How does corruption among governement officicals become the norm in some countries?
The former head of the civil service of one of the poorest countries in the world describes what happened to the excellent civil service he had helped build in his own country. During a dinner with Paul Collier (Director for the Study of African Economies at Oxford Uiversity), he describes how the civil service became a vehicle for looting the country, rather than for developing the country.
The former director asked Paul “to imagine being a school boy in his country on the eve of independence. The bright boys in the class aspired to join the civil service to help build the country. At the other end of the class, what were the aspirations for the dumb class bully? Forget the civil service with its tough exam. So the class bully set his sights on the army. Fast-forward two decades and a coup d’état. The army was now running the government. Between the class bullies, now the generals, and their objective of looting the public sector, stood the class stars now running the civil service. The generals didn’t like it. Gradually they replaced the clever boys with people more like themselves. And as they promoted the dumb and corrupt over the bright and the honest, the good chose to leave.”
Paul Collier says that economists have a name for this: “selection by intrinsic motiviation.”
While there are probably a number of paths to government officials becoming corrupt, sometimes honest and reform-minded politicians come to power. “It is very difficult for them to implement change because they inherit a civil service that is an obstacle rather than an instrument. It is hostile to change because individual civil servants profit fromt he tangled mess of regulations and expenditures over which they preside,” Collier explains.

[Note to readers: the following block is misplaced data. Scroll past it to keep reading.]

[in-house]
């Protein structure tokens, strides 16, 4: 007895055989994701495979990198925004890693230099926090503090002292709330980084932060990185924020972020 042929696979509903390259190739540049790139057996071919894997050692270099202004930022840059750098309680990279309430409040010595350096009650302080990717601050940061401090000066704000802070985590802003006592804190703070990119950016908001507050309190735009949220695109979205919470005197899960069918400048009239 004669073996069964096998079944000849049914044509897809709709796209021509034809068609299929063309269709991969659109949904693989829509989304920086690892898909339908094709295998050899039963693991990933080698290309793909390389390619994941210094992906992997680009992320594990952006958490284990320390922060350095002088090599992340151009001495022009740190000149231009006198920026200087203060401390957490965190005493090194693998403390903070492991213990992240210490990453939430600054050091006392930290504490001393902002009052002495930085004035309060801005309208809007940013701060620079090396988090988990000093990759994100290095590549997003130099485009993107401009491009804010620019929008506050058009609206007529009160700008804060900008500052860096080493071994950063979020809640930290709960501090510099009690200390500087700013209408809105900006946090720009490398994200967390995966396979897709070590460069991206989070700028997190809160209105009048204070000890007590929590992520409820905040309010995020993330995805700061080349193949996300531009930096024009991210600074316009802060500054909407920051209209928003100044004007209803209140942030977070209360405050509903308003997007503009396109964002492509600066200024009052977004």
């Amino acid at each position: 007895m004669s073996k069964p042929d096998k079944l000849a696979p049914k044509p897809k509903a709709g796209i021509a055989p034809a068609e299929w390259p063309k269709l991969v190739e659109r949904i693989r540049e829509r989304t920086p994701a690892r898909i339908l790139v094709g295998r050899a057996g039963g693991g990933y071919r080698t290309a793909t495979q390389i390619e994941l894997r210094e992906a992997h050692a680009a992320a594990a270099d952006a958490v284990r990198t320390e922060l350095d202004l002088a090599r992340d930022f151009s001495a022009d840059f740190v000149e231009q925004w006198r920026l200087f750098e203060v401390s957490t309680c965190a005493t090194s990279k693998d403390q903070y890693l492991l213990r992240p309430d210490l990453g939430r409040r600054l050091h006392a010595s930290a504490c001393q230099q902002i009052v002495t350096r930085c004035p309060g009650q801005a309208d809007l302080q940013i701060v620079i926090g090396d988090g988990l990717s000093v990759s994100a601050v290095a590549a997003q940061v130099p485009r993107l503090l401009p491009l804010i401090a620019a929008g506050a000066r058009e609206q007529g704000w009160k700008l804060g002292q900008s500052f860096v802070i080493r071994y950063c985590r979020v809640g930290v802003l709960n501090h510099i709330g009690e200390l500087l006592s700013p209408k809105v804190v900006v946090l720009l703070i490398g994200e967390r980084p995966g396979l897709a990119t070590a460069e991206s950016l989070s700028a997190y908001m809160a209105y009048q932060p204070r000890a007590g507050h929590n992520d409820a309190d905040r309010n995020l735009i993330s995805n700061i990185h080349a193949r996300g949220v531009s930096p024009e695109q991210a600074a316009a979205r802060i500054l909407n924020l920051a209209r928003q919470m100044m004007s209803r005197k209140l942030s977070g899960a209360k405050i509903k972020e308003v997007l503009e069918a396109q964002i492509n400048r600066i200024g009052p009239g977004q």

Fighting bribery and corruption from the top down, by the use of threats, doesn’t seem to help much in diminishing the problem. How poor governments spend money and their lack of accountability is a major problem. In Chad (in 2004) only one percent of the money released by the Ministry of Finance intended for rural health clinics actually reached those clinics, according to a tracking survey. Another survey in Uganda (mid-1990s) found thad only 20 percent of the money that the Ministry of Finance released for primary schools (other than teachers’ salaries) actually reached those schools.
Ugandan Finance Minister Tumusiime-Mutebile (now the governor of the Central Bank of Uganda) decided to try a new approach. Instead of suppressing the shameful report, Tumusiiime-Meutebile took action. “Each time the Ministry of Finance released money, it informed the local media, and it also sent a poster to each school setting out what it should be getting.” Only three years later, 90 percent of the money was getting through to the schools.
It’s difficult to find solutions to the power of corruption, but let this example serve as a shining beacon of hope to those who are looking for solutions.
(For more information see Paul Collier’s excellent small book, written for the general public, The Bottom Billion: Why the Poorest Countries Are Failing and What Can be Done About It, Oxford University Press, 2007.)